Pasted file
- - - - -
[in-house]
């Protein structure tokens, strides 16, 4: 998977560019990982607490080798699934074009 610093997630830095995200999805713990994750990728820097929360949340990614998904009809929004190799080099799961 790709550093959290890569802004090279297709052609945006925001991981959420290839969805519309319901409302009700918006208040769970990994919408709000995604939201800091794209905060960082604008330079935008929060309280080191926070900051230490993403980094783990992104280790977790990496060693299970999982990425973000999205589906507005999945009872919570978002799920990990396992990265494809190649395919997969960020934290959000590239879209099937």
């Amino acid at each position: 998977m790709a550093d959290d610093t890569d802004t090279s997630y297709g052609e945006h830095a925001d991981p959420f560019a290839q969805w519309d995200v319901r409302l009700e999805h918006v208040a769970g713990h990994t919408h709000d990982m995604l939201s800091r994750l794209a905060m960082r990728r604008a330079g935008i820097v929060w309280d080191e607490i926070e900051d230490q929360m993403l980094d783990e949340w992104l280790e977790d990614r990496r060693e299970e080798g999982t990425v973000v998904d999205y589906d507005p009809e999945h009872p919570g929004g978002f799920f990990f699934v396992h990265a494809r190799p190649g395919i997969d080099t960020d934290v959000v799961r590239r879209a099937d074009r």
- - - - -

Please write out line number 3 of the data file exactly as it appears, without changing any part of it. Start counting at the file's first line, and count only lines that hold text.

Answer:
């Amino acid at each position: 998977m790709a550093d959290d610093t890569d802004t090279s997630y297709g052609e945006h830095a925001d991981p959420f560019a290839q969805w519309d995200v319901r409302l009700e999805h918006v208040a769970g713990h990994t919408h709000d990982m995604l939201s800091r994750l794209a905060m960082r990728r604008a330079g935008i820097v929060w309280d080191e607490i926070e900051d230490q929360m993403l980094d783990e949340w992104l280790e977790d990614r990496r060693e299970e080798g999982t990425v973000v998904d999205y589906d507005p009809e999945h009872p919570g929004g978002f799920f990990f699934v396992h990265a494809r190799p190649g395919i997969d080099t960020d934290v959000v799961r590239r879209a099937d074009r």